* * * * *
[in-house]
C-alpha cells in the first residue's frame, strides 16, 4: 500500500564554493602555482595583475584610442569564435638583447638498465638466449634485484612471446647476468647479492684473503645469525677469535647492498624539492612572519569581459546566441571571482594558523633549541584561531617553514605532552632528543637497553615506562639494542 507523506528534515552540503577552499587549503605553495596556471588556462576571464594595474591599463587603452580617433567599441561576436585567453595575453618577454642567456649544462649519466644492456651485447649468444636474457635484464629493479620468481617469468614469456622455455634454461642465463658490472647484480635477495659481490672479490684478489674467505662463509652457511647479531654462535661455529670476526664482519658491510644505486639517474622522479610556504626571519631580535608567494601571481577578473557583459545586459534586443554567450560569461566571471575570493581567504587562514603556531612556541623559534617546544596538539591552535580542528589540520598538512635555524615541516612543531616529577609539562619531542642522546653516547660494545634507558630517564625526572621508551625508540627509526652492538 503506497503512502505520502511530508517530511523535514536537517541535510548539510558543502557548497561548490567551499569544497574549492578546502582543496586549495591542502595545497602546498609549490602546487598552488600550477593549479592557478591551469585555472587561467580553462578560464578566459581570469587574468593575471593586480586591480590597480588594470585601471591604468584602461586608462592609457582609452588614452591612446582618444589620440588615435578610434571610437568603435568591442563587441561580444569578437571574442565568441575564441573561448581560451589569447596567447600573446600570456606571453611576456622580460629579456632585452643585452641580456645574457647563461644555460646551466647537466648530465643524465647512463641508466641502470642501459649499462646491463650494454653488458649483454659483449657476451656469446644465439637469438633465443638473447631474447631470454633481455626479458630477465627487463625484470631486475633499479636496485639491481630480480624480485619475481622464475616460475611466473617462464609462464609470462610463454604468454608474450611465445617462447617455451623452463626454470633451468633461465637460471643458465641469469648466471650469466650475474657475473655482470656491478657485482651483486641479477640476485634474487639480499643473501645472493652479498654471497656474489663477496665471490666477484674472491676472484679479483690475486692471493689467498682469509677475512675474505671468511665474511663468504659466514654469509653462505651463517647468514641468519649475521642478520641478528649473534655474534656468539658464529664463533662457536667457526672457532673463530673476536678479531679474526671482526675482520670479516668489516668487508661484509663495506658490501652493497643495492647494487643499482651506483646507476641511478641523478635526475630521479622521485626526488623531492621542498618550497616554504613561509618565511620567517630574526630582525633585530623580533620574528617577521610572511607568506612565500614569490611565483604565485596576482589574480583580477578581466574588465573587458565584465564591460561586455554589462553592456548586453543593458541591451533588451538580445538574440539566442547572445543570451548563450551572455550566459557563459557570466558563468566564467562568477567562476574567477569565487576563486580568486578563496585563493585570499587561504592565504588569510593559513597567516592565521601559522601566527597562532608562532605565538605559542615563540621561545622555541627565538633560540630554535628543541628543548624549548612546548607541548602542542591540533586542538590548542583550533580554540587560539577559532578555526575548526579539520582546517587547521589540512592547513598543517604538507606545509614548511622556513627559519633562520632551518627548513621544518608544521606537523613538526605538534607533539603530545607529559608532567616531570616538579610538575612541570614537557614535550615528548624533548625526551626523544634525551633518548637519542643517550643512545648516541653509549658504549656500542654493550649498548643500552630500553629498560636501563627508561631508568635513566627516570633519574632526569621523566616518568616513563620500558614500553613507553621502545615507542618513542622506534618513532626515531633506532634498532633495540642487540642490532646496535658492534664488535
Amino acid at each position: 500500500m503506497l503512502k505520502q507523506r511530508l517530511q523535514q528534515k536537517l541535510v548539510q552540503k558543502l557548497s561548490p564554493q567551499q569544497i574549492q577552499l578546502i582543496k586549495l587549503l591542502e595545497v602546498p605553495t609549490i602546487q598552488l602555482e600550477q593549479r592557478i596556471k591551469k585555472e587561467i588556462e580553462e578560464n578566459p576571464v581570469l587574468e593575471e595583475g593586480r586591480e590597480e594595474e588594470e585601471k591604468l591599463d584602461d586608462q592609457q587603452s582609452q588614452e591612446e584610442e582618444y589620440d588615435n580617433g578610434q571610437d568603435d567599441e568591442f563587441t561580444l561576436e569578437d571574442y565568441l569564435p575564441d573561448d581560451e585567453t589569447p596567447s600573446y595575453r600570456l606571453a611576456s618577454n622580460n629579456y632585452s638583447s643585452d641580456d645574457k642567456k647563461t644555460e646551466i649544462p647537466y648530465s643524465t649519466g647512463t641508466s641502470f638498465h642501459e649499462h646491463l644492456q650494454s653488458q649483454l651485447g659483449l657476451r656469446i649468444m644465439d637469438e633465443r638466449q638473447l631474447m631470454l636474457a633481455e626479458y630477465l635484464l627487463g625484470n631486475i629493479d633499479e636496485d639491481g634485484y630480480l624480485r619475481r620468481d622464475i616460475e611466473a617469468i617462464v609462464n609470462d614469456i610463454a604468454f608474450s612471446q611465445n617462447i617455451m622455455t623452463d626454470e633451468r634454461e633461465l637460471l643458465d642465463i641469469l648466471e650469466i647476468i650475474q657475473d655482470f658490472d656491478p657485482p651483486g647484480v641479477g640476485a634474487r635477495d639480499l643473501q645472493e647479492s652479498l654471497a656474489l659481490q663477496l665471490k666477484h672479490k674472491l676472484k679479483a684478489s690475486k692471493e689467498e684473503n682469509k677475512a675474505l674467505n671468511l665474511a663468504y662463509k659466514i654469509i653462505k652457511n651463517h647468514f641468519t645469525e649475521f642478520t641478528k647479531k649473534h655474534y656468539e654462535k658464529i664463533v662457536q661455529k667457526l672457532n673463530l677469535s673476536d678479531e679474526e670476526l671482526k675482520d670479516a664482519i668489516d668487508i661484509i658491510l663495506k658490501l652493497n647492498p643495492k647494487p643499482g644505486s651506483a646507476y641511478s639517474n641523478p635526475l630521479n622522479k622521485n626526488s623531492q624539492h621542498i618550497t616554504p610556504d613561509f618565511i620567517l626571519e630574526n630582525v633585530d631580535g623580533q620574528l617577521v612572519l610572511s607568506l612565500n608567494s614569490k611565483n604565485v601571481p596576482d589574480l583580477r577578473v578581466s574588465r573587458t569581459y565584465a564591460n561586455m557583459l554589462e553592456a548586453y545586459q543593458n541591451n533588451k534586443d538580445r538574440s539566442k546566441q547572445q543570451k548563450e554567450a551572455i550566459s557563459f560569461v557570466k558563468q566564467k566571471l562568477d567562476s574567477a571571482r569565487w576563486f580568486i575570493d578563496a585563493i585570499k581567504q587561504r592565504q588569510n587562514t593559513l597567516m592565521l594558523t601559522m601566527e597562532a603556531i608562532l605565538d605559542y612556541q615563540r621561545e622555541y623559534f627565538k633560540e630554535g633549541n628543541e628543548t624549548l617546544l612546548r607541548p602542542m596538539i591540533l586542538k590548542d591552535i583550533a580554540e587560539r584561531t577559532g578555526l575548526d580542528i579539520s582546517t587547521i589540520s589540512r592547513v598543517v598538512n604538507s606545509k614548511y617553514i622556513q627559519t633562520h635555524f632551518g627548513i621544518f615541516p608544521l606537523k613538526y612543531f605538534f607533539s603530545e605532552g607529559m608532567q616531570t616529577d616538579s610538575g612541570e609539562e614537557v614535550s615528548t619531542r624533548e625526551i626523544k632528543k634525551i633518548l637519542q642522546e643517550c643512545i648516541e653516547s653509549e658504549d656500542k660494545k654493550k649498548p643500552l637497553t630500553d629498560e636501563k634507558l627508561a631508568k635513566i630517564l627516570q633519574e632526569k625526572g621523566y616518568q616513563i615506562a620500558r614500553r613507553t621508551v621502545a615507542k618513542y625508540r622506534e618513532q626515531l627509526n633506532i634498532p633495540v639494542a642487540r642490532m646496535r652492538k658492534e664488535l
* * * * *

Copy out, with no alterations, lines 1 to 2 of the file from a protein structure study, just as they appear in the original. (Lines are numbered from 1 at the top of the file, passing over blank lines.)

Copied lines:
[in-house]
C-alpha cells in the first residue's frame, strides 16, 4: 500500500564554493602555482595583475584610442569564435638583447638498465638466449634485484612471446647476468647479492684473503645469525677469535647492498624539492612572519569581459546566441571571482594558523633549541584561531617553514605532552632528543637497553615506562639494542 507523506528534515552540503577552499587549503605553495596556471588556462576571464594595474591599463587603452580617433567599441561576436585567453595575453618577454642567456649544462649519466644492456651485447649468444636474457635484464629493479620468481617469468614469456622455455634454461642465463658490472647484480635477495659481490672479490684478489674467505662463509652457511647479531654462535661455529670476526664482519658491510644505486639517474622522479610556504626571519631580535608567494601571481577578473557583459545586459534586443554567450560569461566571471575570493581567504587562514603556531612556541623559534617546544596538539591552535580542528589540520598538512635555524615541516612543531616529577609539562619531542642522546653516547660494545634507558630517564625526572621508551625508540627509526652492538 503506497503512502505520502511530508517530511523535514536537517541535510548539510558543502557548497561548490567551499569544497574549492578546502582543496586549495591542502595545497602546498609549490602546487598552488600550477593549479592557478591551469585555472587561467580553462578560464578566459581570469587574468593575471593586480586591480590597480588594470585601471591604468584602461586608462592609457582609452588614452591612446582618444589620440588615435578610434571610437568603435568591442563587441561580444569578437571574442565568441575564441573561448581560451589569447596567447600573446600570456606571453611576456622580460629579456632585452643585452641580456645574457647563461644555460646551466647537466648530465643524465647512463641508466641502470642501459649499462646491463650494454653488458649483454659483449657476451656469446644465439637469438633465443638473447631474447631470454633481455626479458630477465627487463625484470631486475633499479636496485639491481630480480624480485619475481622464475616460475611466473617462464609462464609470462610463454604468454608474450611465445617462447617455451623452463626454470633451468633461465637460471643458465641469469648466471650469466650475474657475473655482470656491478657485482651483486641479477640476485634474487639480499643473501645472493652479498654471497656474489663477496665471490666477484674472491676472484679479483690475486692471493689467498682469509677475512675474505671468511665474511663468504659466514654469509653462505651463517647468514641468519649475521642478520641478528649473534655474534656468539658464529664463533662457536667457526672457532673463530673476536678479531679474526671482526675482520670479516668489516668487508661484509663495506658490501652493497643495492647494487643499482651506483646507476641511478641523478635526475630521479622521485626526488623531492621542498618550497616554504613561509618565511620567517630574526630582525633585530623580533620574528617577521610572511607568506612565500614569490611565483604565485596576482589574480583580477578581466574588465573587458565584465564591460561586455554589462553592456548586453543593458541591451533588451538580445538574440539566442547572445543570451548563450551572455550566459557563459557570466558563468566564467562568477567562476574567477569565487576563486580568486578563496585563493585570499587561504592565504588569510593559513597567516592565521601559522601566527597562532608562532605565538605559542615563540621561545622555541627565538633560540630554535628543541628543548624549548612546548607541548602542542591540533586542538590548542583550533580554540587560539577559532578555526575548526579539520582546517587547521589540512592547513598543517604538507606545509614548511622556513627559519633562520632551518627548513621544518608544521606537523613538526605538534607533539603530545607529559608532567616531570616538579610538575612541570614537557614535550615528548624533548625526551626523544634525551633518548637519542643517550643512545648516541653509549658504549656500542654493550649498548643500552630500553629498560636501563627508561631508568635513566627516570633519574632526569621523566616518568616513563620500558614500553613507553621502545615507542618513542622506534618513532626515531633506532634498532633495540642487540642490532646496535658492534664488535